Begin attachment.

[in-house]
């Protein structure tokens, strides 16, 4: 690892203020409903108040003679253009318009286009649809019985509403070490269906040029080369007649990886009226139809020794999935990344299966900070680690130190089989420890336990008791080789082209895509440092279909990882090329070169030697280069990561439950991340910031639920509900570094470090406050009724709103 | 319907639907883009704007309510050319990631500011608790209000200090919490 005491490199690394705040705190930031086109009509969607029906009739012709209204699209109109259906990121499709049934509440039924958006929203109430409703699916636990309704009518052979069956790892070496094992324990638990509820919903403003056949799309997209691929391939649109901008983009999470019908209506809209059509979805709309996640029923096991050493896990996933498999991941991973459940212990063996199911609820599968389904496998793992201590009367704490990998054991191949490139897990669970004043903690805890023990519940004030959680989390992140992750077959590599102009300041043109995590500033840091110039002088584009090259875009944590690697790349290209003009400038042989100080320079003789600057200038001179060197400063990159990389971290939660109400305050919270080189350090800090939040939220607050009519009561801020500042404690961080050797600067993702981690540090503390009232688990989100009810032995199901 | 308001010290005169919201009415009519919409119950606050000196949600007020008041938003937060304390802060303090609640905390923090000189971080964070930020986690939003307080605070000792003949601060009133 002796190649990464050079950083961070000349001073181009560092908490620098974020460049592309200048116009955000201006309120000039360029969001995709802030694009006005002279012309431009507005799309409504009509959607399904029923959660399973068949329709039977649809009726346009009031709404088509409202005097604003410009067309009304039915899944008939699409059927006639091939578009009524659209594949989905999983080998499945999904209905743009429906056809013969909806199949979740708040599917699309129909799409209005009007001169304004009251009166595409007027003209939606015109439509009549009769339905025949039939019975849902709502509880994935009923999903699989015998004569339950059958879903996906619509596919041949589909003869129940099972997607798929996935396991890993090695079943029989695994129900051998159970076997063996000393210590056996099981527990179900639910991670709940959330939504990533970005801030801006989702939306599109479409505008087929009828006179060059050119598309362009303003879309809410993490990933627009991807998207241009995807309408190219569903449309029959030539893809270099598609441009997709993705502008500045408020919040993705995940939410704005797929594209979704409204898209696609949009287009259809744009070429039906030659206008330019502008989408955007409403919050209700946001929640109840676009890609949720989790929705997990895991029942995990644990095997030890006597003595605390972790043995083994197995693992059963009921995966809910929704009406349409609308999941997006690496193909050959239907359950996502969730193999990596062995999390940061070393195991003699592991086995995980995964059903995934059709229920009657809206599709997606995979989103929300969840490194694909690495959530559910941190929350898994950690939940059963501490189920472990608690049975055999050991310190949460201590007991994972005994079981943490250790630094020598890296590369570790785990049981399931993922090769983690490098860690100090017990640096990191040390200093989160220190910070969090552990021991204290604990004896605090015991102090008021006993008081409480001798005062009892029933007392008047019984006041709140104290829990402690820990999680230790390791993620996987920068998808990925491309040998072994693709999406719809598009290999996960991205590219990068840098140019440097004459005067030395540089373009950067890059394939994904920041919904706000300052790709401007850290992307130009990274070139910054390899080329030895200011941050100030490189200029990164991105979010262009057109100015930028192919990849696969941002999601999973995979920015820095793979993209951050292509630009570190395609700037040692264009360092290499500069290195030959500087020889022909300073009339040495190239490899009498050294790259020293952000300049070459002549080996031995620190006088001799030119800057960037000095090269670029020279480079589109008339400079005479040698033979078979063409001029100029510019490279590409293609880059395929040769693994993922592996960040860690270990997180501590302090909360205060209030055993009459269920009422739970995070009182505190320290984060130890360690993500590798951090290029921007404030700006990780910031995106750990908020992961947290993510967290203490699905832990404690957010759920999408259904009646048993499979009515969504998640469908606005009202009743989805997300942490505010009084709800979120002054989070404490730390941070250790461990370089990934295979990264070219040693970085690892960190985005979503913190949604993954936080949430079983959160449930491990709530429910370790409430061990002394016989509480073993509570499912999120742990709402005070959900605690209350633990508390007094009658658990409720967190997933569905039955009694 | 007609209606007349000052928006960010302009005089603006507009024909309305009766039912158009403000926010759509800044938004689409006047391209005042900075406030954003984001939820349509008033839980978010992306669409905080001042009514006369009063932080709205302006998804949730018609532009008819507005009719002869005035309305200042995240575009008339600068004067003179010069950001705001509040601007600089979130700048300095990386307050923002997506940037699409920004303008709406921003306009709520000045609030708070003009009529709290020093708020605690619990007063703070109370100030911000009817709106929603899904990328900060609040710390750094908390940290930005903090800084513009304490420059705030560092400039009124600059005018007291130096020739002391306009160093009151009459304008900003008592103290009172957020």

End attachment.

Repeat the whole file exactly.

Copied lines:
[in-house]
């Protein structure tokens, strides 16, 4: 690892203020409903108040003679253009318009286009649809019985509403070490269906040029080369007649990886009226139809020794999935990344299966900070680690130190089989420890336990008791080789082209895509440092279909990882090329070169030697280069990561439950991340910031639920509900570094470090406050009724709103 | 319907639907883009704007309510050319990631500011608790209000200090919490 005491490199690394705040705190930031086109009509969607029906009739012709209204699209109109259906990121499709049934509440039924958006929203109430409703699916636990309704009518052979069956790892070496094992324990638990509820919903403003056949799309997209691929391939649109901008983009999470019908209506809209059509979805709309996640029923096991050493896990996933498999991941991973459940212990063996199911609820599968389904496998793992201590009367704490990998054991191949490139897990669970004043903690805890023990519940004030959680989390992140992750077959590599102009300041043109995590500033840091110039002088584009090259875009944590690697790349290209003009400038042989100080320079003789600057200038001179060197400063990159990389971290939660109400305050919270080189350090800090939040939220607050009519009561801020500042404690961080050797600067993702981690540090503390009232688990989100009810032995199901 | 308001010290005169919201009415009519919409119950606050000196949600007020008041938003937060304390802060303090609640905390923090000189971080964070930020986690939003307080605070000792003949601060009133 002796190649990464050079950083961070000349001073181009560092908490620098974020460049592309200048116009955000201006309120000039360029969001995709802030694009006005002279012309431009507005799309409504009509959607399904029923959660399973068949329709039977649809009726346009009031709404088509409202005097604003410009067309009304039915899944008939699409059927006639091939578009009524659209594949989905999983080998499945999904209905743009429906056809013969909806199949979740708040599917699309129909799409209005009007001169304004009251009166595409007027003209939606015109439509009549009769339905025949039939019975849902709502509880994935009923999903699989015998004569339950059958879903996906619509596919041949589909003869129940099972997607798929996935396991890993090695079943029989695994129900051998159970076997063996000393210590056996099981527990179900639910991670709940959330939504990533970005801030801006989702939306599109479409505008087929009828006179060059050119598309362009303003879309809410993490990933627009991807998207241009995807309408190219569903449309029959030539893809270099598609441009997709993705502008500045408020919040993705995940939410704005797929594209979704409204898209696609949009287009259809744009070429039906030659206008330019502008989408955007409403919050209700946001929640109840676009890609949720989790929705997990895991029942995990644990095997030890006597003595605390972790043995083994197995693992059963009921995966809910929704009406349409609308999941997006690496193909050959239907359950996502969730193999990596062995999390940061070393195991003699592991086995995980995964059903995934059709229920009657809206599709997606995979989103929300969840490194694909690495959530559910941190929350898994950690939940059963501490189920472990608690049975055999050991310190949460201590007991994972005994079981943490250790630094020598890296590369570790785990049981399931993922090769983690490098860690100090017990640096990191040390200093989160220190910070969090552990021991204290604990004896605090015991102090008021006993008081409480001798005062009892029933007392008047019984006041709140104290829990402690820990999680230790390791993620996987920068998808990925491309040998072994693709999406719809598009290999996960991205590219990068840098140019440097004459005067030395540089373009950067890059394939994904920041919904706000300052790709401007850290992307130009990274070139910054390899080329030895200011941050100030490189200029990164991105979010262009057109100015930028192919990849696969941002999601999973995979920015820095793979993209951050292509630009570190395609700037040692264009360092290499500069290195030959500087020889022909300073009339040495190239490899009498050294790259020293952000300049070459002549080996031995620190006088001799030119800057960037000095090269670029020279480079589109008339400079005479040698033979078979063409001029100029510019490279590409293609880059395929040769693994993922592996960040860690270990997180501590302090909360205060209030055993009459269920009422739970995070009182505190320290984060130890360690993500590798951090290029921007404030700006990780910031995106750990908020992961947290993510967290203490699905832990404690957010759920999408259904009646048993499979009515969504998640469908606005009202009743989805997300942490505010009084709800979120002054989070404490730390941070250790461990370089990934295979990264070219040693970085690892960190985005979503913190949604993954936080949430079983959160449930491990709530429910370790409430061990002394016989509480073993509570499912999120742990709402005070959900605690209350633990508390007094009658658990409720967190997933569905039955009694 | 007609209606007349000052928006960010302009005089603006507009024909309305009766039912158009403000926010759509800044938004689409006047391209005042900075406030954003984001939820349509008033839980978010992306669409905080001042009514006369009063932080709205302006998804949730018609532009008819507005009719002869005035309305200042995240575009008339600068004067003179010069950001705001509040601007600089979130700048300095990386307050923002997506940037699409920004303008709406921003306009709520000045609030708070003009009529709290020093708020605690619990007063703070109370100030911000009817709106929603899904990328900060609040710390750094908390940290930005903090800084513009304490420059705030560092400039009124600059005018007291130096020739002391306009160093009151009459304008900003008592103290009172957020």